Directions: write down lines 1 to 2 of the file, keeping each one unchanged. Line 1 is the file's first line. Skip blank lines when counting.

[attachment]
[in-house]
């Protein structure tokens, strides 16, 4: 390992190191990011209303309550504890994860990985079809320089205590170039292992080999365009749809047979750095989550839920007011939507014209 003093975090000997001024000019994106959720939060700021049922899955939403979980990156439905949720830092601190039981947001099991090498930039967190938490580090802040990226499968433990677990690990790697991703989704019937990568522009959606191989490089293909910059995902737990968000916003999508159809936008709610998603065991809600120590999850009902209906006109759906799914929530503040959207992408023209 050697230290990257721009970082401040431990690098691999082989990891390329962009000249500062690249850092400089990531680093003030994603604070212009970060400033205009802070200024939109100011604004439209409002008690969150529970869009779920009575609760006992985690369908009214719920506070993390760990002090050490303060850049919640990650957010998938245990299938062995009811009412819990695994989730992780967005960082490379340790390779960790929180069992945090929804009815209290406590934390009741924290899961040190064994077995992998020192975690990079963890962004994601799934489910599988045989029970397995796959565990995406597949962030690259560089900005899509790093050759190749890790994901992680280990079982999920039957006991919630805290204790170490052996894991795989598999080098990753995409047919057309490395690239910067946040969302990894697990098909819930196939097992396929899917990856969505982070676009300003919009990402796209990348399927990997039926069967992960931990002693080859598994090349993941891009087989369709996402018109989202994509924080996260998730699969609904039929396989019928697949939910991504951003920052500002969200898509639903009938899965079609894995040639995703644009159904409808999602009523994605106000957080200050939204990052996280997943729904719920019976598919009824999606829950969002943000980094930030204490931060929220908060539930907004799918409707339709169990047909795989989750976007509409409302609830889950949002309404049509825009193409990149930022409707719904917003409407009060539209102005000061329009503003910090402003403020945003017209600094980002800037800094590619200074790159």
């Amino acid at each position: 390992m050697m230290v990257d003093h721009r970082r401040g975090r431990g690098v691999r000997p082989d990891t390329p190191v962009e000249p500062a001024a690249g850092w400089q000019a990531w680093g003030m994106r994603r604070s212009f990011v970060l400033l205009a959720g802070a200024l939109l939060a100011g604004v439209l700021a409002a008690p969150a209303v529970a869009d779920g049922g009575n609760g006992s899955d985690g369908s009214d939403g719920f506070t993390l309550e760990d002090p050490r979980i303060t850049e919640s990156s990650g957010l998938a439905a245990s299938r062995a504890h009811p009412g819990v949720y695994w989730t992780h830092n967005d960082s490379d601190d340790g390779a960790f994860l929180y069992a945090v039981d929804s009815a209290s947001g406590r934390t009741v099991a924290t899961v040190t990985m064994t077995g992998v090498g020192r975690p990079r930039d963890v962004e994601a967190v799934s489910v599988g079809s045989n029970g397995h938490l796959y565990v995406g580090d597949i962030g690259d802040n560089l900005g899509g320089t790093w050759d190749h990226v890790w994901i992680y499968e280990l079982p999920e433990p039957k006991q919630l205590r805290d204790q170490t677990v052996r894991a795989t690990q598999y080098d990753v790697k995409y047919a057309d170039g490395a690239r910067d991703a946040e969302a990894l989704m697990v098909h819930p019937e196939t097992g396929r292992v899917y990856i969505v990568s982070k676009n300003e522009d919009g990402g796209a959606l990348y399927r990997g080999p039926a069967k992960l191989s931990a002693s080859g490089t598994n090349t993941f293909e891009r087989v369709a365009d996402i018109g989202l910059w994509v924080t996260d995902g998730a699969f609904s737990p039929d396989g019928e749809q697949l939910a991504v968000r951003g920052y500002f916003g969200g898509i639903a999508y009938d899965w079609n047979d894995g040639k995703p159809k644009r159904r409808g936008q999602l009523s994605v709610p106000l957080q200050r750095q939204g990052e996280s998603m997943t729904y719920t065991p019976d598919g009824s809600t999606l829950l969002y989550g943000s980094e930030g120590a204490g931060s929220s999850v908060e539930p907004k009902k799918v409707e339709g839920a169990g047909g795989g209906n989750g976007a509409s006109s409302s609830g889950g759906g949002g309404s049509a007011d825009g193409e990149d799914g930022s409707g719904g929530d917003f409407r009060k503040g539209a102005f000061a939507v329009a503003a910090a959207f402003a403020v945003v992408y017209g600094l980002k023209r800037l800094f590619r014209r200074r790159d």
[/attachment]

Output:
[in-house]
């Protein structure tokens, strides 16, 4: 390992190191990011209303309550504890994860990985079809320089205590170039292992080999365009749809047979750095989550839920007011939507014209 003093975090000997001024000019994106959720939060700021049922899955939403979980990156439905949720830092601190039981947001099991090498930039967190938490580090802040990226499968433990677990690990790697991703989704019937990568522009959606191989490089293909910059995902737990968000916003999508159809936008709610998603065991809600120590999850009902209906006109759906799914929530503040959207992408023209 050697230290990257721009970082401040431990690098691999082989990891390329962009000249500062690249850092400089990531680093003030994603604070212009970060400033205009802070200024939109100011604004439209409002008690969150529970869009779920009575609760006992985690369908009214719920506070993390760990002090050490303060850049919640990650957010998938245990299938062995009811009412819990695994989730992780967005960082490379340790390779960790929180069992945090929804009815209290406590934390009741924290899961040190064994077995992998020192975690990079963890962004994601799934489910599988045989029970397995796959565990995406597949962030690259560089900005899509790093050759190749890790994901992680280990079982999920039957006991919630805290204790170490052996894991795989598999080098990753995409047919057309490395690239910067946040969302990894697990098909819930196939097992396929899917990856969505982070676009300003919009990402796209990348399927990997039926069967992960931990002693080859598994090349993941891009087989369709996402018109989202994509924080996260998730699969609904039929396989019928697949939910991504951003920052500002969200898509639903009938899965079609894995040639995703644009159904409808999602009523994605106000957080200050939204990052996280997943729904719920019976598919009824999606829950969002943000980094930030204490931060929220908060539930907004799918409707339709169990047909795989989750976007509409409302609830889950949002309404049509825009193409990149930022409707719904917003409407009060539209102005000061329009503003910090402003403020945003017209600094980002800037800094590619200074790159």